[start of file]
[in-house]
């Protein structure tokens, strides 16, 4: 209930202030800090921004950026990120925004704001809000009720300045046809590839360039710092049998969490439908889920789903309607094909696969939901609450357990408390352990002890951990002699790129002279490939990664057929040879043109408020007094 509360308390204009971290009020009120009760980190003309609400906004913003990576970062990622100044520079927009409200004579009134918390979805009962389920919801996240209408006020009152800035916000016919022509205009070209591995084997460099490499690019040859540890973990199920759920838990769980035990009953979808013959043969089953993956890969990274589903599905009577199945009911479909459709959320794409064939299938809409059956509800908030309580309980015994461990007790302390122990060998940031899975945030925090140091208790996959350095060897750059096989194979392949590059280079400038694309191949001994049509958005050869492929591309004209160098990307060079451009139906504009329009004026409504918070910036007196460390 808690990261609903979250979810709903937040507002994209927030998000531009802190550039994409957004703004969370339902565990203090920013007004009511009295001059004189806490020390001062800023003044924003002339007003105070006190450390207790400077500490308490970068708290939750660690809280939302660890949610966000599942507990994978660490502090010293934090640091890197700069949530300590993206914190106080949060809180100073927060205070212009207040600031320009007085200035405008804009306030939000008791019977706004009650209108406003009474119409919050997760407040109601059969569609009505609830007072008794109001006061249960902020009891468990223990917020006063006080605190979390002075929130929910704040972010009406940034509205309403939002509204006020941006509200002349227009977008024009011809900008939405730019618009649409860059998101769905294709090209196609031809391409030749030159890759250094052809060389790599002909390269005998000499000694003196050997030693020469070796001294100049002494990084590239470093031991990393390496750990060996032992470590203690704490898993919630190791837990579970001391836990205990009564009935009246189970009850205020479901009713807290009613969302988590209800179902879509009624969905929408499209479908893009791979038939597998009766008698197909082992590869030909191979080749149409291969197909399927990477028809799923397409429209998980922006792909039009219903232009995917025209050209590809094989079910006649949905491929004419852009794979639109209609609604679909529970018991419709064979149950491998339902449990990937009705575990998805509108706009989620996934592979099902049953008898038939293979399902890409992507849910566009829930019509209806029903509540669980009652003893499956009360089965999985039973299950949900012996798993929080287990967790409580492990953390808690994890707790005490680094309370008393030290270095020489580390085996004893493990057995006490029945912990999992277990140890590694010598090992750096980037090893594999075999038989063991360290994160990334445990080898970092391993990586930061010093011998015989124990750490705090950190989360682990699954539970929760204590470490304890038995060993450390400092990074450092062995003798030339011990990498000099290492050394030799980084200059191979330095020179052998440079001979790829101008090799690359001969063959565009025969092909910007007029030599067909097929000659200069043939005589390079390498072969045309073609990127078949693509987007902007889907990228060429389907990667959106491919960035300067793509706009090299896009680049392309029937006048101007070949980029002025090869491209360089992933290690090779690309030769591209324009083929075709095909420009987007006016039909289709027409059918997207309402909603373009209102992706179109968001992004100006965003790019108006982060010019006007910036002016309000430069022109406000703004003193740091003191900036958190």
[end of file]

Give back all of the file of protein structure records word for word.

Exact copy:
[in-house]
């Protein structure tokens, strides 16, 4: 209930202030800090921004950026990120925004704001809000009720300045046809590839360039710092049998969490439908889920789903309607094909696969939901609450357990408390352990002890951990002699790129002279490939990664057929040879043109408020007094 509360308390204009971290009020009120009760980190003309609400906004913003990576970062990622100044520079927009409200004579009134918390979805009962389920919801996240209408006020009152800035916000016919022509205009070209591995084997460099490499690019040859540890973990199920759920838990769980035990009953979808013959043969089953993956890969990274589903599905009577199945009911479909459709959320794409064939299938809409059956509800908030309580309980015994461990007790302390122990060998940031899975945030925090140091208790996959350095060897750059096989194979392949590059280079400038694309191949001994049509958005050869492929591309004209160098990307060079451009139906504009329009004026409504918070910036007196460390 808690990261609903979250979810709903937040507002994209927030998000531009802190550039994409957004703004969370339902565990203090920013007004009511009295001059004189806490020390001062800023003044924003002339007003105070006190450390207790400077500490308490970068708290939750660690809280939302660890949610966000599942507990994978660490502090010293934090640091890197700069949530300590993206914190106080949060809180100073927060205070212009207040600031320009007085200035405008804009306030939000008791019977706004009650209108406003009474119409919050997760407040109601059969569609009505609830007072008794109001006061249960902020009891468990223990917020006063006080605190979390002075929130929910704040972010009406940034509205309403939002509204006020941006509200002349227009977008024009011809900008939405730019618009649409860059998101769905294709090209196609031809391409030749030159890759250094052809060389790599002909390269005998000499000694003196050997030693020469070796001294100049002494990084590239470093031991990393390496750990060996032992470590203690704490898993919630190791837990579970001391836990205990009564009935009246189970009850205020479901009713807290009613969302988590209800179902879509009624969905929408499209479908893009791979038939597998009766008698197909082992590869030909191979080749149409291969197909399927990477028809799923397409429209998980922006792909039009219903232009995917025209050209590809094989079910006649949905491929004419852009794979639109209609609604679909529970018991419709064979149950491998339902449990990937009705575990998805509108706009989620996934592979099902049953008898038939293979399902890409992507849910566009829930019509209806029903509540669980009652003893499956009360089965999985039973299950949900012996798993929080287990967790409580492990953390808690994890707790005490680094309370008393030290270095020489580390085996004893493990057995006490029945912990999992277990140890590694010598090992750096980037090893594999075999038989063991360290994160990334445990080898970092391993990586930061010093011998015989124990750490705090950190989360682990699954539970929760204590470490304890038995060993450390400092990074450092062995003798030339011990990498000099290492050394030799980084200059191979330095020179052998440079001979790829101008090799690359001969063959565009025969092909910007007029030599067909097929000659200069043939005589390079390498072969045309073609990127078949693509987007902007889907990228060429389907990667959106491919960035300067793509706009090299896009680049392309029937006048101007070949980029002025090869491209360089992933290690090779690309030769591209324009083929075709095909420009987007006016039909289709027409059918997207309402909603373009209102992706179109968001992004100006965003790019108006982060010019006007910036002016309000430069022109406000703004003193740091003191900036958190």